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Ireland PM-in-waiting starts to hammer out coalition

By Peter Taggart, For CNN
Enda Kenny's Fine Gael party will have to form a coalition in order to govern in Ireland.
Enda Kenny's Fine Gael party will have to form a coalition in order to govern in Ireland.
STORY HIGHLIGHTS
  • NEW: Fine Gael leader Enda Kenny meets with the head of the Labour Party
  • He wants to renegotiate a multibillion-dollar bailout package
  • The loan was negotiated by Fianna Fail, which was punished at the polls
  • Fine Gael will be the largest party after elections Friday, but it cannot govern alone
RELATED TOPICS
  • Enda Kenny
  • Irish Politics
  • Ireland

(CNN) -- The man poised to become the next prime minister of Ireland opened talks Monday to form a coalition government.

Enda Kenny's Fine Gael party is set to be the largest party in parliament after last week's elections, but will fall just short of an overall majority.

Kenny met Monday with Eamon Gilmore, leader of the second biggest grouping, the Labour Party.

The center-right Fine Gael made record gains in the Irish poll, and with the counting of the final votes continuing into a third day, election officials say it could still take more seats.

However, the party will not have an overall majority, prompting Kenny's talks with the center-left Labour Party.

Additional meetings are scheduled between negotiating teams from each party.

Kenny says one of his top priorities is to renegotiate the country's multibillion-dollar bailout package.

The Dublin government negotiated the 85 billion-euro ($113 billion) loan package from the European Union, International Monetary Fund, and individual European nations late last year. It was prompted by the crippling cost of a government bailout of Irish banks during the financial crisis, but it was extremely unpopular with voters, as was the accompanying government austerity budget.

Many voters blamed the governing Fianna Fail party for the country's monetary woes, and Prime Minister Brian Cowen was so unpopular he had to step down as leader of Fianna Fail before the election.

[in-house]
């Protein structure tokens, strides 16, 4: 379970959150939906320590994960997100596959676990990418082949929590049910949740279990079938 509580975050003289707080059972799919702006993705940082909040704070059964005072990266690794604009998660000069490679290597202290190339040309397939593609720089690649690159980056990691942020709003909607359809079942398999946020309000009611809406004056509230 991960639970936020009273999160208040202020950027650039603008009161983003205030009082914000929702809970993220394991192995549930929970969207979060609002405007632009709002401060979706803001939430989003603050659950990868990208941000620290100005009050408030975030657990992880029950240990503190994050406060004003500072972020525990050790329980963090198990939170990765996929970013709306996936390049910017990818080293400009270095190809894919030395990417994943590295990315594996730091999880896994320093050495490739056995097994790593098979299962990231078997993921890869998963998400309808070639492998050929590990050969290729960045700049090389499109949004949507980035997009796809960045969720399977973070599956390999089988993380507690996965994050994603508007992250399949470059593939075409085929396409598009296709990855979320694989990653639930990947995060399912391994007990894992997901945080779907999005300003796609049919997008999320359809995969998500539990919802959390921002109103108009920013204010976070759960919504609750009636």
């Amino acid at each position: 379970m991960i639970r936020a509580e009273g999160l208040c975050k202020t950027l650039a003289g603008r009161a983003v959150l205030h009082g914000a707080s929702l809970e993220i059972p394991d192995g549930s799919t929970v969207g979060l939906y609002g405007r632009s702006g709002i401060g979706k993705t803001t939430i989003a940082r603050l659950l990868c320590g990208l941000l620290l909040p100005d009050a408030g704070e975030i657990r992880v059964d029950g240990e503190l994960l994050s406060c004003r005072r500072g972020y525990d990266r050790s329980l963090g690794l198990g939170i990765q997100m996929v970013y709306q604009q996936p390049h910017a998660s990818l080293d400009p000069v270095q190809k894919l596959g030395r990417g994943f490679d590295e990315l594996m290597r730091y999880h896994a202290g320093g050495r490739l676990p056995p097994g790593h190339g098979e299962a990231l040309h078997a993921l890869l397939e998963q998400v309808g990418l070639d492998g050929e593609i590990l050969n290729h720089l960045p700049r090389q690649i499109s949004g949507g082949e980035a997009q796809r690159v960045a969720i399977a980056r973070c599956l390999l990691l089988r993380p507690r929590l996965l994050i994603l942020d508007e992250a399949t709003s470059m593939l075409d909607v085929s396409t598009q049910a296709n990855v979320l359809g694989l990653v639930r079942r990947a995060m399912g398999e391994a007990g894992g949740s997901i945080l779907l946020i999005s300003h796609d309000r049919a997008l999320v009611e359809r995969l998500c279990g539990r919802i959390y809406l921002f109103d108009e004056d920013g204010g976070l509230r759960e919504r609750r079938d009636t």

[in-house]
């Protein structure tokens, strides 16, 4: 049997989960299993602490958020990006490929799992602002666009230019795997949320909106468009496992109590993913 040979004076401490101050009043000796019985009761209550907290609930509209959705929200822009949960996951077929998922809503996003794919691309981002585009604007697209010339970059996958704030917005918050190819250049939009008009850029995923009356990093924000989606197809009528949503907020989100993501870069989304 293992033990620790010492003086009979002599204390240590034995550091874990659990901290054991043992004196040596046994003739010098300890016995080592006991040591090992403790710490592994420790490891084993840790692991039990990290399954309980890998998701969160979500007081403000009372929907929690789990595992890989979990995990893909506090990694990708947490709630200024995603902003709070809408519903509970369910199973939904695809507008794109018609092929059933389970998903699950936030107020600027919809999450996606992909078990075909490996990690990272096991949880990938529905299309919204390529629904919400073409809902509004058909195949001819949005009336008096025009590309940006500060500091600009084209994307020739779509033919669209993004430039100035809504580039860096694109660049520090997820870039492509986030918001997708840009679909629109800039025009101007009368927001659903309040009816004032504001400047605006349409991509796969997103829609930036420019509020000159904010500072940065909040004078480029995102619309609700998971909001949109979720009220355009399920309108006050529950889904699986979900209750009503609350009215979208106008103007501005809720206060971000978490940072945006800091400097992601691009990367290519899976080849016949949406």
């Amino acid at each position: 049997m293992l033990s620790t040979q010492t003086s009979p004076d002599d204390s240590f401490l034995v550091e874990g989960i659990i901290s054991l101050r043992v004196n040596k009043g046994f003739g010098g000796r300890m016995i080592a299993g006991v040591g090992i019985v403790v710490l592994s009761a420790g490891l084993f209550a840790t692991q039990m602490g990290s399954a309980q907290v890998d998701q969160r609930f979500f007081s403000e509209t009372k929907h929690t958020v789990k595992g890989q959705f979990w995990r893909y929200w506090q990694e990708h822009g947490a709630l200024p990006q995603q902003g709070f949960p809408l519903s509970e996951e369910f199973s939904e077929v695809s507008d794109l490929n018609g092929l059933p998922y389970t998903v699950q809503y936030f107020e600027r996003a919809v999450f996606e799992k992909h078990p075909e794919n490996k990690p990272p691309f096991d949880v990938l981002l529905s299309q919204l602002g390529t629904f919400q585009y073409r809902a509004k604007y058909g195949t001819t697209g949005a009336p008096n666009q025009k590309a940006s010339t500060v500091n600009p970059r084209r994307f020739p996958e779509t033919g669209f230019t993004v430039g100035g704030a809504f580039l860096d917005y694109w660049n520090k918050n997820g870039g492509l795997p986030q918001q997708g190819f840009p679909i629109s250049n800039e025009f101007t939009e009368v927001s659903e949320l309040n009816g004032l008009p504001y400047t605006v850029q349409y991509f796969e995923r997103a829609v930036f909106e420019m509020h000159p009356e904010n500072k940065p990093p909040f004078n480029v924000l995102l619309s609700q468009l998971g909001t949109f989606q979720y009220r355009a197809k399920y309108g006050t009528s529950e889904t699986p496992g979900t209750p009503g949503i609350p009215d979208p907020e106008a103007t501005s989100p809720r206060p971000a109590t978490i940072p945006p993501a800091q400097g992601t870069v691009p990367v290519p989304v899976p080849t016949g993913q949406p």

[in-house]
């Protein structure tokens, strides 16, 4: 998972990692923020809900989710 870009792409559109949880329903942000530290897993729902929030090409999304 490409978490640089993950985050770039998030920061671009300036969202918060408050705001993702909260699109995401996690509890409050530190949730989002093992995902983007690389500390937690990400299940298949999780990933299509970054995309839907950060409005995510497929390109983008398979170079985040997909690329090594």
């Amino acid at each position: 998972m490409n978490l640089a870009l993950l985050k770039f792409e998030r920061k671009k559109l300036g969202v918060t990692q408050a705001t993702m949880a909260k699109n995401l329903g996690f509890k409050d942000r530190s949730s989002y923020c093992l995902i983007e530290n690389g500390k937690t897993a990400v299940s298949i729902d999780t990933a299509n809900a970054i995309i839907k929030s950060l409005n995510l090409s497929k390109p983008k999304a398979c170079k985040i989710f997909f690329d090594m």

Kenny has already raised the financial bailout with other European leaders who telephoned to congratulate him on his imminent appointment as prime minister, or taoiseach.

He has also spoken by telephone to European Commission President Jose Manuel Barroso.

Kenny is due to travel to Helsinki, Finland, Friday for a meeting of the European People's Party, with which Fine Gael is affiliated. He will follow that up at the European Council in Brussels next week.

The contacts are intended to garner support for renegotiating the loan package.

Kenny's domestic priority over the next few days is to form "a stable government," he said.

Labour leader Gilmore has said he believes a government needs to be formed for the first day of the new parliament, March 9. Talks with the Labour Party would have to conclude by the weekend to allow Labour to have a special conference to ratify any agreement by that time.

Negotiations could prove difficult, as Fine Gael and Labour are at odds over the length of time it will take to turn around the budget deficit, taxes, public sector cuts, water charges and how to tackle bondholder responsibility for banking debts.

Kenny has described the Irish election as "a democratic revolution at the ballot box."

Fine Gael, Labour and Sinn Fein have all won record numbers of seats. But Fianna Fail suffered a crushing defeat, losing three-quarters of its lawmakers.

The Green Party, which had been in coalition with Fianna Fail, lost all six of its members of parliament.

 
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